It’s interesting to note that Moshe and Yaakov represent two sides of the same coin. Chazal teach that Yaakov is on the outside and Moshe is on the inside. Like Yaakov, Moshe, too, is rooted in the sefirah of da’as, which, further down the sefirot table, leads to tiferes, and so the lesson of how a Jew is supposed to approach exile and the mindset that we are meant to maintain remains consistent with our introduction to Moshe Rabbeinu.
Moshe’s perfected sense of empathy displayed early on how befitting he was to lead. Almost immediately after Moshe is introduced, the verse states that Moshe grew up, went out amongst his brethren, and saw their trials. The verse is telling us that his concern for the suffering of the people at the hands of their Egyptian taskmasters was the feature within his personality that signaled a “coming of age.” He then witnessed an Egyptian man beating a Hebrew slave and he killed the Egyptian, thinking that nobody was around to witness the act. The next day he went out and witnessed a Hebrew beating another fellow Hebrew. He responded by reprimanding the evil one by asking, “Why is it that you are striking your fellow?”
I was thinking about these two incidents in the context of everything we are living through these days, and it shaped my understanding of the distinction between an exiled state of mind versus a redeemed state of mind. Let us take COVID-19 as an example. Before the Supreme Court ruled against the biased and antisemitic measures of our governor, the Jewish community was singled out repeatedly for not complying with the regulations issued to attempt to stop the spread of the virus. By and large, as a community, we were extremely careful in maintaining social distancing, closing schools and shuls for months on end. Newlywed couples and older members of the Jewish community were forced to spend Pesach and Shavuot in complete isolation. Think about the uproar over the notion of having to cancel Christmas and New Year’s, and think back to our holidays, one of which is more than a week long: was there any expression of concern for the people most in need of companionship for their basic safety?
So the incidents of government coming out heavy-handed upon us as a community are disturbing but not really news. However, when we start to be the enforcers of these inequitable regulations, calling out members of our own faith for skirting the regulations passed down by the governor and mayor, that is an example of living an exiled existence. In Moshe’s day it was an Egyptian striking a Hebrew followed by a Hebrew striking a fellow Hebrew. Today it is government baselessly discriminating against members of the Jewish community followed by Jews and prominent members of the Jewish community implicating other schools or shuls, enforcing these measures to come out looking like upstanding citizens, irrespective of how it makes them look to members of their own faith community and, most important of all, in the eyes of G-d.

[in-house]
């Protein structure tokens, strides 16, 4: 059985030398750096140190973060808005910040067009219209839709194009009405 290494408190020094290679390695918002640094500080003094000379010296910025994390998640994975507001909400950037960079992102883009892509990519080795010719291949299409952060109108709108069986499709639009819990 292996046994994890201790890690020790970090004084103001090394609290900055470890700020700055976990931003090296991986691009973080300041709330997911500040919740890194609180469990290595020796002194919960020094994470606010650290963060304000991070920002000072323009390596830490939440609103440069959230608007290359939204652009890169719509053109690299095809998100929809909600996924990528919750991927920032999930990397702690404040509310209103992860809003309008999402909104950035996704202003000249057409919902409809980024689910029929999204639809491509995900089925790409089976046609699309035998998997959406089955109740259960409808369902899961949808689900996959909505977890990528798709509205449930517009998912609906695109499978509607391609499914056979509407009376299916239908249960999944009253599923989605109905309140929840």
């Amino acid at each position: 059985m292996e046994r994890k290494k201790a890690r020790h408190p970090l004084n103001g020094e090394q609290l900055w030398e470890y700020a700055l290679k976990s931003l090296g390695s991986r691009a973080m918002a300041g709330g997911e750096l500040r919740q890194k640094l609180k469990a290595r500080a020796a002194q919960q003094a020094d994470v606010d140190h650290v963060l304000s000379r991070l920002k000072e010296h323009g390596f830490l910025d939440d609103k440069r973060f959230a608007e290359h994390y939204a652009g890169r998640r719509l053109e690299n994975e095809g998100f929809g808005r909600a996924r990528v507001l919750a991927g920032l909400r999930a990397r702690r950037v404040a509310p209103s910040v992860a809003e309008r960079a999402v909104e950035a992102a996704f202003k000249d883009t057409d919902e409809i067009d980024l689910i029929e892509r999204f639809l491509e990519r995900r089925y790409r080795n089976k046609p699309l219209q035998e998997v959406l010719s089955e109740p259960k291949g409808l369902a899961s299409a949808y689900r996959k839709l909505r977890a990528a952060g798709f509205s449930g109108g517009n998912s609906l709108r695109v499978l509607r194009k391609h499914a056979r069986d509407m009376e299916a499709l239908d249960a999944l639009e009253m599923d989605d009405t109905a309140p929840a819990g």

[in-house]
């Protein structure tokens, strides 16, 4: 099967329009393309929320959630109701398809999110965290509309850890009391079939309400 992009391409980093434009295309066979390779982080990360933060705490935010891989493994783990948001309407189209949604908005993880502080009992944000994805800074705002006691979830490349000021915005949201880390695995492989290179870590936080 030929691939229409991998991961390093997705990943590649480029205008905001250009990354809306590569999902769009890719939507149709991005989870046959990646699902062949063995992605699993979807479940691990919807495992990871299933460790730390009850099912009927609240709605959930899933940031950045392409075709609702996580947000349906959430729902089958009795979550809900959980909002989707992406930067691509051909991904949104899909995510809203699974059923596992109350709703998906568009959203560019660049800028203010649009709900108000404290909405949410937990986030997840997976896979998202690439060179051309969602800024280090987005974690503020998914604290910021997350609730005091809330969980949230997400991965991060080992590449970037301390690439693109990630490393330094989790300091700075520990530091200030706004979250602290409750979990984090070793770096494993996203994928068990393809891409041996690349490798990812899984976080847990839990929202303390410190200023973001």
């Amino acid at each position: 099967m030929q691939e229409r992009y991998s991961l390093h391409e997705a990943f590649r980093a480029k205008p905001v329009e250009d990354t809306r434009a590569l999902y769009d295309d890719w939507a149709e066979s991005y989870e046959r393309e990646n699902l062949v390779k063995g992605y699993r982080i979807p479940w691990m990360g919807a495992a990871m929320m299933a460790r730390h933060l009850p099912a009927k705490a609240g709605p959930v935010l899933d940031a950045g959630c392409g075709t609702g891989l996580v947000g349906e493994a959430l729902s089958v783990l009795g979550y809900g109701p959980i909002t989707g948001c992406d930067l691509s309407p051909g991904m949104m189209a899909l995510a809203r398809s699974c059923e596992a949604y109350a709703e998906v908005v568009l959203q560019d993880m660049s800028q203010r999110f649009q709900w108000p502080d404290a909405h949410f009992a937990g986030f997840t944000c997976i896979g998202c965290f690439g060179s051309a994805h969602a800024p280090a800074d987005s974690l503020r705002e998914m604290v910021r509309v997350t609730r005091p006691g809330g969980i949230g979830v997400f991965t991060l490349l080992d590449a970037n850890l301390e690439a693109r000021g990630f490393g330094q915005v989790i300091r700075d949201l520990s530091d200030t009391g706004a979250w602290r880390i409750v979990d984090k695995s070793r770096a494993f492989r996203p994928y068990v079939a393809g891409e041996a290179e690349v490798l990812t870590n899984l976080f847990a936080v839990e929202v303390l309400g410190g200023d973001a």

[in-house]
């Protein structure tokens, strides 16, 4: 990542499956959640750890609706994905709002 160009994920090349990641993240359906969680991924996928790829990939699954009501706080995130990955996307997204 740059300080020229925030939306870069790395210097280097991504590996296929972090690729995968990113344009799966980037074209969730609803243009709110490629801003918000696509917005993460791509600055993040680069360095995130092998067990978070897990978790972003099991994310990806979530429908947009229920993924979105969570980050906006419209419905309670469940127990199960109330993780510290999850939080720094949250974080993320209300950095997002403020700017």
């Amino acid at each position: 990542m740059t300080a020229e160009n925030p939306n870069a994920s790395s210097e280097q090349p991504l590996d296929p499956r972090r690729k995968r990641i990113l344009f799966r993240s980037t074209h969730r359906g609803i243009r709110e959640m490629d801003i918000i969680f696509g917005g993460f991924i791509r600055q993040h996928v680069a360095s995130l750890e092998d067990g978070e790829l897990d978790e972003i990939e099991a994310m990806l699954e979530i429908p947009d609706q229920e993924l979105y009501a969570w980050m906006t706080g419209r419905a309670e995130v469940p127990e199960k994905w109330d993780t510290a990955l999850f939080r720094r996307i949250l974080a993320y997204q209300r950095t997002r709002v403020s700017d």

If you’ll remember, Governor Cuomo chastised the Satmar community and issued a $15,000 fine for holding a wedding celebration with upwards of 10,000 people in attendance. While Jews were hiding their faces in shame and adding to the accusatory public discourse, members of the Christian community came out in support of the Satmar sect and raised money to cover the fine. While I was praising the Christian congregation that stood behind Satmar during those very dark days, I think back now and realize how bad it makes us look that we couldn’t bail out our own brothers out of fear of condoning a breach in the laws which themselves represented an overreach on the part of the mayor and governor.
In reviewing the parashah and thinking about it in the context of this idea, I noticed an interesting phraseology that fit this reading perfectly. When Pharaoh realized that the midwives were not carrying out his edict to throw the male children into the Nile, he questioned them and they responded, “The Hebrew women are not like the Egyptian women, “ki chayos heinah,” which is translated as “they are vigorous.” However, it made me think back to when Eliezer wanted Abraham to marry Yitzchak off to his own daughter, which Abraham said was untenable due to Yitzchak being blessed and Eliezer’s family being cursed.
Perhaps the verse here is saying that the Hebrew women are chayos, alive. The Hebrew women are full of life and therefore can only bestow life. The Hebrew women are redeemed even in an exiled environment and therefore cannot carry out the exilic edicts.
The Ibn Ezra actually questions why the redeemer of the Jewish people had to grow up in the palace of Pharaoh and could not have been brought up among the people he was sent to lead. Remarkably, he comments that had Moshe been reared within the Hebrew community in Egypt he would have developed a victim mentality.
It seems like an original interpretation from a sage who must have had a good grasp of psychology, but lately, all we need to do is look around us and we get the sense that, sadly, there is a lot of that to come by these days.
Yochanan Gordon can be reached at firstname.lastname@example.org.